The Chinese Steel Industry’s Transformation

The Chinese Steel Industry’s Transformation

Structural Change, Performance and Demand on Resources

Edited by Ligang Song and Haimin Liu

This unique and informative book provides a central reference work on the Chinese steel industry and discusses China’s increasing demand on metals from both macroeconomic and regional perspectives.

Chapter 9: Restructuring China’s steel industry and the implications for energy use and the environment

Guoqing Dai and Ligang Song

Subjects: economics and finance, industrial economics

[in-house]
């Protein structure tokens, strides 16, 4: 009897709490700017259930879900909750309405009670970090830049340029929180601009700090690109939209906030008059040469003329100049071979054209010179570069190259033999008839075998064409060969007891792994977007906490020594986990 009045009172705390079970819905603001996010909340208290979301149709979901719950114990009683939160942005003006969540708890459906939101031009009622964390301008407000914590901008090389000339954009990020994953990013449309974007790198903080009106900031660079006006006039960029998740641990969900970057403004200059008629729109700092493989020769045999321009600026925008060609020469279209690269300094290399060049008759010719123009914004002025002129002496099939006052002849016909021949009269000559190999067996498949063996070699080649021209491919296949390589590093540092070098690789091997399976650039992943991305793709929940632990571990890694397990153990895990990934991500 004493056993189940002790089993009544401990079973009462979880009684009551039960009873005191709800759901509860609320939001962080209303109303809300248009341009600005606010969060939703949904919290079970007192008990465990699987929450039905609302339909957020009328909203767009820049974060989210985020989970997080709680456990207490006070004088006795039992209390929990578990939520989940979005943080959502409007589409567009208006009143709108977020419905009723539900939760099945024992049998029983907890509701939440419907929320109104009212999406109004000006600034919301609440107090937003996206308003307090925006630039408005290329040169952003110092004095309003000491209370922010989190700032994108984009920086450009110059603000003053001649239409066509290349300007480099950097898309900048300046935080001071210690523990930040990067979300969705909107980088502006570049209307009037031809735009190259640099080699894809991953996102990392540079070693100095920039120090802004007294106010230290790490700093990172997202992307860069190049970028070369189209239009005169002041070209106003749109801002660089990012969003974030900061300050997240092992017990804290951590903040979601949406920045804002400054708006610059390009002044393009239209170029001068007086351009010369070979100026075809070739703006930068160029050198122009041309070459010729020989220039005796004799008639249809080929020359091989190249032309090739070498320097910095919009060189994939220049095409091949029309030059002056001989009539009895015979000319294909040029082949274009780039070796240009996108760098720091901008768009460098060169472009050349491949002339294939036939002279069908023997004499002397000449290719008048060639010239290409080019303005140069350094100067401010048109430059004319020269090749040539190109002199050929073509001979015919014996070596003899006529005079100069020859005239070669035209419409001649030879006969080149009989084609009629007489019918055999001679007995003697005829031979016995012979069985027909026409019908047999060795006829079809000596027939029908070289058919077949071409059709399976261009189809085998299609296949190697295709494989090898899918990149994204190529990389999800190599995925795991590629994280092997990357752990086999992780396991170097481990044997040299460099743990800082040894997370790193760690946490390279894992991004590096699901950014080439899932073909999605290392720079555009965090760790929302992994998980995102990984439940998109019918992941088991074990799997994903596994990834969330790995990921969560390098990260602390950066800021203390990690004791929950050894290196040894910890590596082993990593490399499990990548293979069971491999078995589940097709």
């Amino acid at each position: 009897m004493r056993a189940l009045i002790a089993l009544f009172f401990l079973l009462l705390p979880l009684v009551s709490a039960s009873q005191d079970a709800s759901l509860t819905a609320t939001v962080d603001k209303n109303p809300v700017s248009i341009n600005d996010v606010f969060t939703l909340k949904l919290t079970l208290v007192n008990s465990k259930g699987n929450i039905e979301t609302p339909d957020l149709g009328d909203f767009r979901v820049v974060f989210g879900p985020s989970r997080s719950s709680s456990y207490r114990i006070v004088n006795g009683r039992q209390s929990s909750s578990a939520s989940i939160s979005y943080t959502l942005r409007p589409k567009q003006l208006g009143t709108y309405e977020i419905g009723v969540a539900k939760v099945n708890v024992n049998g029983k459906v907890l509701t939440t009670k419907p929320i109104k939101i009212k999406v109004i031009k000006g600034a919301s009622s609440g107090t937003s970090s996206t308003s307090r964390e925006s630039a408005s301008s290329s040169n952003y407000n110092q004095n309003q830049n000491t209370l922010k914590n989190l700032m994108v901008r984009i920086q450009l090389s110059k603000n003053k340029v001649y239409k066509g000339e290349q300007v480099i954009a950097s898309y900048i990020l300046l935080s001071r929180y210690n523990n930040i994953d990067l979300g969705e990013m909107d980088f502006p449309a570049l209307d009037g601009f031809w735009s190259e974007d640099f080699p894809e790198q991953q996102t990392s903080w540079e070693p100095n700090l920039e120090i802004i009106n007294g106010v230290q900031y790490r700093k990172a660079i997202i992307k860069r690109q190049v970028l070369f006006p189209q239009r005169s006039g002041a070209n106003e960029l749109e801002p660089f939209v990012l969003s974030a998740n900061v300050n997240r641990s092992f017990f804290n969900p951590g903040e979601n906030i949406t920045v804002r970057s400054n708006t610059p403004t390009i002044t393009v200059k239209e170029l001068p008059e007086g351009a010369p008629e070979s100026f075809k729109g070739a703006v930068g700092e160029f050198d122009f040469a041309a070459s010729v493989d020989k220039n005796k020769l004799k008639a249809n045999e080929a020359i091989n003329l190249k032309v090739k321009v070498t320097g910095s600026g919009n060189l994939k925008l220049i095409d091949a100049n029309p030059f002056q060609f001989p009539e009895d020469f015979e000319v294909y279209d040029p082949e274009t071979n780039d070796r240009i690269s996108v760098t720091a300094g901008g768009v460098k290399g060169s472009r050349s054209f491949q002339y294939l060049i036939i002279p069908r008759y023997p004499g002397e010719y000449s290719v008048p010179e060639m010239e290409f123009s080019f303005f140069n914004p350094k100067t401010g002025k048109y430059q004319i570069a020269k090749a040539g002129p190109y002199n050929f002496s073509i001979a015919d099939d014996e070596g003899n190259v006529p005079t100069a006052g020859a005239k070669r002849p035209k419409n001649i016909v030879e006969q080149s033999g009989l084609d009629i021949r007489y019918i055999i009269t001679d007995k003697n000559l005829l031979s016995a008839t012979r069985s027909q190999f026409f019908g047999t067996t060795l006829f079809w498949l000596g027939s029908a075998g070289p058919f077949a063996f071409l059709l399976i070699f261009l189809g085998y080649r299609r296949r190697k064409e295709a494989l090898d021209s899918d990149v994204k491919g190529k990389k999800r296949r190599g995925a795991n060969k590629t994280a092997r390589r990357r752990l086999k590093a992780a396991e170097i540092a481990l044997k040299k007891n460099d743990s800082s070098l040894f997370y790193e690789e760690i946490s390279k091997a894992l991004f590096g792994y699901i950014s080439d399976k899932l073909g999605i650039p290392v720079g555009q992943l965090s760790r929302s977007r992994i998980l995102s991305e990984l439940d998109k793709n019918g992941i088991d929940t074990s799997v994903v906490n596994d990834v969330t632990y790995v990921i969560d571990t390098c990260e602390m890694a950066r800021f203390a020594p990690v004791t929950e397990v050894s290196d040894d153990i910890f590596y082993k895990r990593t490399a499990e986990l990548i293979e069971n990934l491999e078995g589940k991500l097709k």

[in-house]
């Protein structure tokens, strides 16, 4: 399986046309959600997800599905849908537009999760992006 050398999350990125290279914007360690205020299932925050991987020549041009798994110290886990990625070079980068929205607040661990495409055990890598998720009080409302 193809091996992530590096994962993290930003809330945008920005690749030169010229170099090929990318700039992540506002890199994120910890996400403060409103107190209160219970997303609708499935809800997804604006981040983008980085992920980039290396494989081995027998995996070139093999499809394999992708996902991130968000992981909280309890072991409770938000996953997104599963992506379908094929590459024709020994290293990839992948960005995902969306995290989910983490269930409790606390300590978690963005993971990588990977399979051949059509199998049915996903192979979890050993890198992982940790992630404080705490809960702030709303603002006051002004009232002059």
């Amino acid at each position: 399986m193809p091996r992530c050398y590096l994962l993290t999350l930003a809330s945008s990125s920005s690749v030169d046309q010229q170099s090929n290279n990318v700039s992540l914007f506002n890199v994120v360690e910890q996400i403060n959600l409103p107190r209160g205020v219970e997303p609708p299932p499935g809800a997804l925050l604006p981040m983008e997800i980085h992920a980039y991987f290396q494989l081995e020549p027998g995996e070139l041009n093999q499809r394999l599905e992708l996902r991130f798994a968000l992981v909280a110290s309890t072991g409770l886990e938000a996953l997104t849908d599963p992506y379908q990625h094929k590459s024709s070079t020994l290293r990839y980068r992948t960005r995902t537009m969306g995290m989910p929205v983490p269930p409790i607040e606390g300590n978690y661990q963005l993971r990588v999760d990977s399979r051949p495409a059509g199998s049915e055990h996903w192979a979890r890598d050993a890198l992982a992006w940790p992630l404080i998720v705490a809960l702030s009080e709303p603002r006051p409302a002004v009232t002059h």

The steel industry is a relatively large energy consumer and polluter in China. For example, in 2003, the shares of the key pollutants from the steel industry in China’s total industrial emissions were as follows: waste water accounted for 8.4 per cent, sulphur dioxide (SO2) 3.9 per cent, smoke 5.8 per cent, industrial dust 15.3 per cent and chemical oxygen demand (COD) in industrial water pollution 17 per cent. Energy consumption constitutes a significant portion of the overall costs of steel production. For example, in 2000, energy consumption accounted for 35 per cent of total production costs of the steel industry. This compares selected energy-intensive industries as follows: 40 per cent for petrochemical, 50 per cent for aluminum, 40–50 per cent for construction materials and 70–75 per cent for fertilizers. Although the share of energy consumption in the total cost of production looks relatively low compared with these other industries, the steel industry’s level of efficiency in utilizing energy remains far below the global technological frontier. For example, in 2000, the steel industry’s energy consumption per unit of crude steel produced was about 40 per cent higher than the international level based on the best technology applied in those developed countries.

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